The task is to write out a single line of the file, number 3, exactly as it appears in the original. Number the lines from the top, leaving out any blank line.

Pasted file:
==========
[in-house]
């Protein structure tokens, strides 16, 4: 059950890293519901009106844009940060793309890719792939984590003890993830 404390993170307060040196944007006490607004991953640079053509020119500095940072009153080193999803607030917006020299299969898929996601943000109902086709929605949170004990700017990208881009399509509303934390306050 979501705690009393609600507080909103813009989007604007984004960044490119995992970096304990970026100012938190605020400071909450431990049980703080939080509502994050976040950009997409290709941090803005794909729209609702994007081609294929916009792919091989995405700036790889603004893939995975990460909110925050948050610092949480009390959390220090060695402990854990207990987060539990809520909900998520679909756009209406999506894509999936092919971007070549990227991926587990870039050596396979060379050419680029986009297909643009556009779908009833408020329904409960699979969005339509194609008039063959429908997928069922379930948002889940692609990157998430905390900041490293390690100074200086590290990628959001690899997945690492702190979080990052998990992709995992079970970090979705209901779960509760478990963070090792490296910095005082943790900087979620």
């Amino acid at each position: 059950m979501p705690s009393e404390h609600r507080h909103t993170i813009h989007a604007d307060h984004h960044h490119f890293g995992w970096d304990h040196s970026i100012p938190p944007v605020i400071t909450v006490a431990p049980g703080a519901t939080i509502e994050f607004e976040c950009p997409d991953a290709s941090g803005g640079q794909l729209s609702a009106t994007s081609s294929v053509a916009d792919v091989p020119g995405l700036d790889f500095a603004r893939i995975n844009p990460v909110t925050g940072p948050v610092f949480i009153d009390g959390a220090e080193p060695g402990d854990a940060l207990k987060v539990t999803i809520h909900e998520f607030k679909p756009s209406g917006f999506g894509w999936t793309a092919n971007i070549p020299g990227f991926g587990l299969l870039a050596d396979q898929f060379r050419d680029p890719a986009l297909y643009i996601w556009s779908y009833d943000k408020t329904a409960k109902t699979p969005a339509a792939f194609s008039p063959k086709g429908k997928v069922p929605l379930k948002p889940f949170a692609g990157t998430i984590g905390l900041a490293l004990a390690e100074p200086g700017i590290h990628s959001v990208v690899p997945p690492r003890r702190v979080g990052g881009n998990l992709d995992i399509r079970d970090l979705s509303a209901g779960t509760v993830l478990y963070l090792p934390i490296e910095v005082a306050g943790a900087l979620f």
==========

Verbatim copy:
């Amino acid at each position: 059950m979501p705690s009393e404390h609600r507080h909103t993170i813009h989007a604007d307060h984004h960044h490119f890293g995992w970096d304990h040196s970026i100012p938190p944007v605020i400071t909450v006490a431990p049980g703080a519901t939080i509502e994050f607004e976040c950009p997409d991953a290709s941090g803005g640079q794909l729209s609702a009106t994007s081609s294929v053509a916009d792919v091989p020119g995405l700036d790889f500095a603004r893939i995975n844009p990460v909110t925050g940072p948050v610092f949480i009153d009390g959390a220090e080193p060695g402990d854990a940060l207990k987060v539990t999803i809520h909900e998520f607030k679909p756009s209406g917006f999506g894509w999936t793309a092919n971007i070549p020299g990227f991926g587990l299969l870039a050596d396979q898929f060379r050419d680029p890719a986009l297909y643009i996601w556009s779908y009833d943000k408020t329904a409960k109902t699979p969005a339509a792939f194609s008039p063959k086709g429908k997928v069922p929605l379930k948002p889940f949170a692609g990157t998430i984590g905390l900041a490293l004990a390690e100074p200086g700017i590290h990628s959001v990208v690899p997945p690492r003890r702190v979080g990052g881009n998990l992709d995992i399509r079970d970090l979705s509303a209901g779960t509760v993830l478990y963070l090792p934390i490296e910095v005082a306050g943790a900087l979620f």